A few years ago, zombies had A Moment. Remember that? Everyone was making 'braaaaaains' jokes, a few ironically shitty movies with zombies in it came out, stuff like that. They got eclipsed, of course, by ninjas or pirates or yetis or something.
Still, Max Brooks' World War Z is an excellent, if depressing read. It is an oral history of the war that humanity fought against zombies, a conceit taken all the way to the author's bio on the back cover.
But it's not really *about* zombies, something that the page who reccomended it tried to explain, and something I've spent the last week trying to explain to everyone else. It is one of those books that's like an inkblot. Different people will see in it what they want: it's about the fact that American society isn't sustainable, it's about the dangers of bureaucracy, it's about the fallacy of relying on tech-based military solutions for all problems, it's about the limits of science, it's about the nobility of the human spirit, it's about what happens when people revert to their basic instincts and the trappings of society are stripped away, it's about hard choices during war, it's about what it means to be a leader. And all of those people are right, and probably a few more.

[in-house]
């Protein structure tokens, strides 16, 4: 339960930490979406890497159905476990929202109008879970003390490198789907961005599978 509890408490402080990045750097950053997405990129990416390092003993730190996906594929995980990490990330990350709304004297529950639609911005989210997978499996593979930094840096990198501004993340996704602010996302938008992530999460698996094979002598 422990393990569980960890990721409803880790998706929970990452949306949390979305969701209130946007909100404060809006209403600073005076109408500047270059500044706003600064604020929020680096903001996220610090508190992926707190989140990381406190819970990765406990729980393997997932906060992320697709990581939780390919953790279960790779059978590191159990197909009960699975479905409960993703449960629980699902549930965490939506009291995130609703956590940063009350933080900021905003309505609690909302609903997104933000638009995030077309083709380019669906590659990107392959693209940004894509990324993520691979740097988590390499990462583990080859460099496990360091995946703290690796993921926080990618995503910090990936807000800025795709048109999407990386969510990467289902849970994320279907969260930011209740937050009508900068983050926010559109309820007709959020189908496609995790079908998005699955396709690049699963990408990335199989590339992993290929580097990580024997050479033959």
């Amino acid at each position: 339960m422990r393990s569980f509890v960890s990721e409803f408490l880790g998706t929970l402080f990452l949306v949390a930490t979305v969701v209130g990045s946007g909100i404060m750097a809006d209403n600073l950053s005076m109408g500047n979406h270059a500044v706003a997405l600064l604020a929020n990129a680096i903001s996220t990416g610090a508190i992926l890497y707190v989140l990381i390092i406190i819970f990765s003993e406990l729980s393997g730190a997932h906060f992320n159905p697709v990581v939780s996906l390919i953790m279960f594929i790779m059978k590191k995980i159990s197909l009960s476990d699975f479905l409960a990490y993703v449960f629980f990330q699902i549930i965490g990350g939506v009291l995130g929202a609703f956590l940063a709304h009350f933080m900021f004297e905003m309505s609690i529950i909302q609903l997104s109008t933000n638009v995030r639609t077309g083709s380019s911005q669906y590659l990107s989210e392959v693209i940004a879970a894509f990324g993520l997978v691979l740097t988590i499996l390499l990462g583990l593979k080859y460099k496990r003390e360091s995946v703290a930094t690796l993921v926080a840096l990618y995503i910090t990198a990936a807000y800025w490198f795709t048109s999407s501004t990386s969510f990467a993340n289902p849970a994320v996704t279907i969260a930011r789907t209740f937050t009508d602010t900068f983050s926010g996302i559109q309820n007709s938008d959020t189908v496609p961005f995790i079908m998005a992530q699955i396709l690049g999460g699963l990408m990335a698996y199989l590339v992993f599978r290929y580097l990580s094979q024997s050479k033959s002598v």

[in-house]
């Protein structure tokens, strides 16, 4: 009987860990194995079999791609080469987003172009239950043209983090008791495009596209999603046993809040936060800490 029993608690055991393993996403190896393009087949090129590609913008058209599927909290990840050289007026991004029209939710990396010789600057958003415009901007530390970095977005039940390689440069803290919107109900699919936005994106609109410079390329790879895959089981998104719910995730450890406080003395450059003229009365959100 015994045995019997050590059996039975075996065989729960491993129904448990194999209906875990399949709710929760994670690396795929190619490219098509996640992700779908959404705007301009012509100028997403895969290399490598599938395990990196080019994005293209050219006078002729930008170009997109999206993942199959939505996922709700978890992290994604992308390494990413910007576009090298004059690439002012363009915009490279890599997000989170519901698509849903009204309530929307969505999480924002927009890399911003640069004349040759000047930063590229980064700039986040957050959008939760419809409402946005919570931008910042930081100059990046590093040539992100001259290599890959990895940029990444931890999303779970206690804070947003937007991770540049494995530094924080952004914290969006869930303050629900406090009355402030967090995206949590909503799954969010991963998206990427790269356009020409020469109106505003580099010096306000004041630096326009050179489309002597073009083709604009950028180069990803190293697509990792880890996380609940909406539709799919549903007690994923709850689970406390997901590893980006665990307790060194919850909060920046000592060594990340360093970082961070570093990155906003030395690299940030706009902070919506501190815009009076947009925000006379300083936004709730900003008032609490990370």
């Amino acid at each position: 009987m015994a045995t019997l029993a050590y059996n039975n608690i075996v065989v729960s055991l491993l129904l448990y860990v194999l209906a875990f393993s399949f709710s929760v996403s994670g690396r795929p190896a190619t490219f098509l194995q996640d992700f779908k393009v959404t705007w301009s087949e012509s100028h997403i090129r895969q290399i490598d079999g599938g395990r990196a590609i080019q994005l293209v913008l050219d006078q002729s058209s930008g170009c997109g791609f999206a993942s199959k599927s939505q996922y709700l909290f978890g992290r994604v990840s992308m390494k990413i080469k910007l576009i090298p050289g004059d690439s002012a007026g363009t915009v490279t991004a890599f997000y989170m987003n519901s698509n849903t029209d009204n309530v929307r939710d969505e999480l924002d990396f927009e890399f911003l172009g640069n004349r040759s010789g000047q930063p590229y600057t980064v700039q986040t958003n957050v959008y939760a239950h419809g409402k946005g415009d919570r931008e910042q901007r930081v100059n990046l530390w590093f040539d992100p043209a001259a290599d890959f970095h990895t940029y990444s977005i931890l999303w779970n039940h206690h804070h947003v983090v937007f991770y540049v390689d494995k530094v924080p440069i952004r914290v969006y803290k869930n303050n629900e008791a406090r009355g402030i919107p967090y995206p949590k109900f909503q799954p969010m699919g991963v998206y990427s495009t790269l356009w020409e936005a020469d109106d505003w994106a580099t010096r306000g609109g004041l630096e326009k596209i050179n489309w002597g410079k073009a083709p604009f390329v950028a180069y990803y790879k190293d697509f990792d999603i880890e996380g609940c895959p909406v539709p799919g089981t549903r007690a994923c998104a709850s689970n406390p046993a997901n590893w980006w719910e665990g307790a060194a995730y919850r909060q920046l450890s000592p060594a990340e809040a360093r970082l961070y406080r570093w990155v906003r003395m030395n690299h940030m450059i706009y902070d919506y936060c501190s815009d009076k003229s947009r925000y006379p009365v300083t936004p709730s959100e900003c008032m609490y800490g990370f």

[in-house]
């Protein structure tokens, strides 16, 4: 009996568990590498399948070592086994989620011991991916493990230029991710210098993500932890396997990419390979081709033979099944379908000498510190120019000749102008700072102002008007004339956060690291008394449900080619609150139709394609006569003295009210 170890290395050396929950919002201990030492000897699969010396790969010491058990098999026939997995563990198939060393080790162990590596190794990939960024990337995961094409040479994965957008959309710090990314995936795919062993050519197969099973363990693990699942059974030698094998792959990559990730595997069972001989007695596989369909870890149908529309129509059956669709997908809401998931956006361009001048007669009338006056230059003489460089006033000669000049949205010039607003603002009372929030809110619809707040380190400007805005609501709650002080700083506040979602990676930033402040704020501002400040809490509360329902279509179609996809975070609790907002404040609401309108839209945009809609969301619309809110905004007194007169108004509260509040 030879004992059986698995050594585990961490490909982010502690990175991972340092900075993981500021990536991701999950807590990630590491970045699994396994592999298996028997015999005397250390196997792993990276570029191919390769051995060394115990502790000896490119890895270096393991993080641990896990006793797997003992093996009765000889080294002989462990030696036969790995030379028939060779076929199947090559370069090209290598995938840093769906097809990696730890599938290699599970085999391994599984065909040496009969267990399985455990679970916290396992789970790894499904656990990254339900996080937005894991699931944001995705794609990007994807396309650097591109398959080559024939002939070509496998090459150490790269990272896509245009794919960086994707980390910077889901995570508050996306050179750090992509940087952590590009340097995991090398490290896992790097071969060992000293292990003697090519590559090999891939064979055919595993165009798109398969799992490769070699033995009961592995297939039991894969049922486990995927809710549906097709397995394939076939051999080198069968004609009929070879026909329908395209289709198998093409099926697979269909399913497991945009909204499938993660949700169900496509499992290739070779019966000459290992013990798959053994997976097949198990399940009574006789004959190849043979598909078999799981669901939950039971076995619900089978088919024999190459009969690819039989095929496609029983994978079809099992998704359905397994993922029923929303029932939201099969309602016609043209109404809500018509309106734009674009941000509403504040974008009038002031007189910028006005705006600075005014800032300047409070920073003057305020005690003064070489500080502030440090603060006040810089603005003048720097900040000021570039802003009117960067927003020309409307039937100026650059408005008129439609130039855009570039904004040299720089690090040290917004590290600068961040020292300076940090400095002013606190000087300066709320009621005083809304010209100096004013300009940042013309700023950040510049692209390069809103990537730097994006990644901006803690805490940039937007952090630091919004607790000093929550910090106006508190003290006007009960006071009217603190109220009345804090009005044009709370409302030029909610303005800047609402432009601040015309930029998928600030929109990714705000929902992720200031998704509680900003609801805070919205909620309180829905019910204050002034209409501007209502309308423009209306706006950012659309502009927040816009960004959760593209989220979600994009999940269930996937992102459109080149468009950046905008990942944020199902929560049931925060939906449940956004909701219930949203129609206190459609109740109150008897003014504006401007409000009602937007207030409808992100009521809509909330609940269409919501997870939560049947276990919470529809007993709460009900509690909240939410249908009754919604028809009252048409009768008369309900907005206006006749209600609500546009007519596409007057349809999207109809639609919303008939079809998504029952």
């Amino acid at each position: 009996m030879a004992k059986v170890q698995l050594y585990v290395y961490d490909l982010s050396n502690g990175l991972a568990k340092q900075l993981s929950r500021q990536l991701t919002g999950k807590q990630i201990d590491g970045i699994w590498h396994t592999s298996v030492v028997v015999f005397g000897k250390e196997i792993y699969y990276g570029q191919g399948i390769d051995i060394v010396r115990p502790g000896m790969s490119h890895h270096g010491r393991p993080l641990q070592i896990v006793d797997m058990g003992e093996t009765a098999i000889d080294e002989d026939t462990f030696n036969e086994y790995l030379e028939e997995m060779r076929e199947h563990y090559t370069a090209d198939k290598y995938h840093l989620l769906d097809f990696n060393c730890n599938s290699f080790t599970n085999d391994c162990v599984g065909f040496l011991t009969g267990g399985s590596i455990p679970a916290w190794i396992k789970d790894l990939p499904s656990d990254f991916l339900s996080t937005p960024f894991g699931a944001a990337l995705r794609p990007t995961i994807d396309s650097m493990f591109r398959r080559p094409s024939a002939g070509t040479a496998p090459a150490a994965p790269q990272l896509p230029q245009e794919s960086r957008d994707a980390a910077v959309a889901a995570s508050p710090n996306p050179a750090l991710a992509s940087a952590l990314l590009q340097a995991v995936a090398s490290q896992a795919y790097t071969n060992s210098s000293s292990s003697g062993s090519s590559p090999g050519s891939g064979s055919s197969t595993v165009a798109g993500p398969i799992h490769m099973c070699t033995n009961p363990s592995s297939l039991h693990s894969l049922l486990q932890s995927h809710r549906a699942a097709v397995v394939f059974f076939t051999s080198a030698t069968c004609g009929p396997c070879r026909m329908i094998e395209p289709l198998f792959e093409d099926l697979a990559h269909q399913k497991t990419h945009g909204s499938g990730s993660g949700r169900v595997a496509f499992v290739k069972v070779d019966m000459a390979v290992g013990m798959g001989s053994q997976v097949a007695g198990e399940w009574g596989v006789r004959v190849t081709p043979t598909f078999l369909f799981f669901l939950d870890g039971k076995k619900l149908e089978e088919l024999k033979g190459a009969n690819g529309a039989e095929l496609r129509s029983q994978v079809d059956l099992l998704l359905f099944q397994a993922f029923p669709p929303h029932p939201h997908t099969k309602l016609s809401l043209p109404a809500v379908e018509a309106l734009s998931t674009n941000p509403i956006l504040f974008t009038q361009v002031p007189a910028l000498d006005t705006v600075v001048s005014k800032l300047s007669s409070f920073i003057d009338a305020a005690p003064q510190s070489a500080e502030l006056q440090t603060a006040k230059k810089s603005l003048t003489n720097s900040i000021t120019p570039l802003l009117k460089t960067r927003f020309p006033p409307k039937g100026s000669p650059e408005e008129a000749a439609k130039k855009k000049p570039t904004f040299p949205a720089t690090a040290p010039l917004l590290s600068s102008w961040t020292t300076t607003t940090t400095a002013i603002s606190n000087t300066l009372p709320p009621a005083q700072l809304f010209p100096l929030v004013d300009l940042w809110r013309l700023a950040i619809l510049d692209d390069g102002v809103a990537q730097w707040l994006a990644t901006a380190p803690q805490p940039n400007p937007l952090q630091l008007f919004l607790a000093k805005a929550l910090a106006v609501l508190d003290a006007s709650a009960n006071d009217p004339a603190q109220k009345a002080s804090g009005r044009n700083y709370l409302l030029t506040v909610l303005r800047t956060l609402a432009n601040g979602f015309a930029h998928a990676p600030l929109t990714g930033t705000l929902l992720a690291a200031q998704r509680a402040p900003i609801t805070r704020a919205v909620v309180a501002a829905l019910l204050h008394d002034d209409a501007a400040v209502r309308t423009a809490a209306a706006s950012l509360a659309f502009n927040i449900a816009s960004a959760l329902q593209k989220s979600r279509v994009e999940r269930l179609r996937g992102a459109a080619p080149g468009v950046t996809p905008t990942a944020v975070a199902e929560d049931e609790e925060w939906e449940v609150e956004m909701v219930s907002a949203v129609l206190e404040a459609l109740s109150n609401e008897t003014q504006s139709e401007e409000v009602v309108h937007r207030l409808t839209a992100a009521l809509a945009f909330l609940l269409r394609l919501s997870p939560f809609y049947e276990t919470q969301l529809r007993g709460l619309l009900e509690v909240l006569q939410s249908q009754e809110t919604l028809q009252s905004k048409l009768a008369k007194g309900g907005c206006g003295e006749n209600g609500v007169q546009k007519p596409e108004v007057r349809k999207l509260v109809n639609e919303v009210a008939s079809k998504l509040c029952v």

World War Z will definitely make you think, that's for sure. (Ironic, because zombies can't. In the book, some people 'reanimate' inside of cars and wind up spending eternity there because they don't have the brainpower to figure out how to open the door and get out.) It may even make you go out and buy a low-tech item like a crowbar or heavy metal shovel that can be used as a weapon -- just in case.
Me, I've decided that I'm on to more cheerful fare. I got several books that day. I sure hope one of them is not bleak and apocalyptic.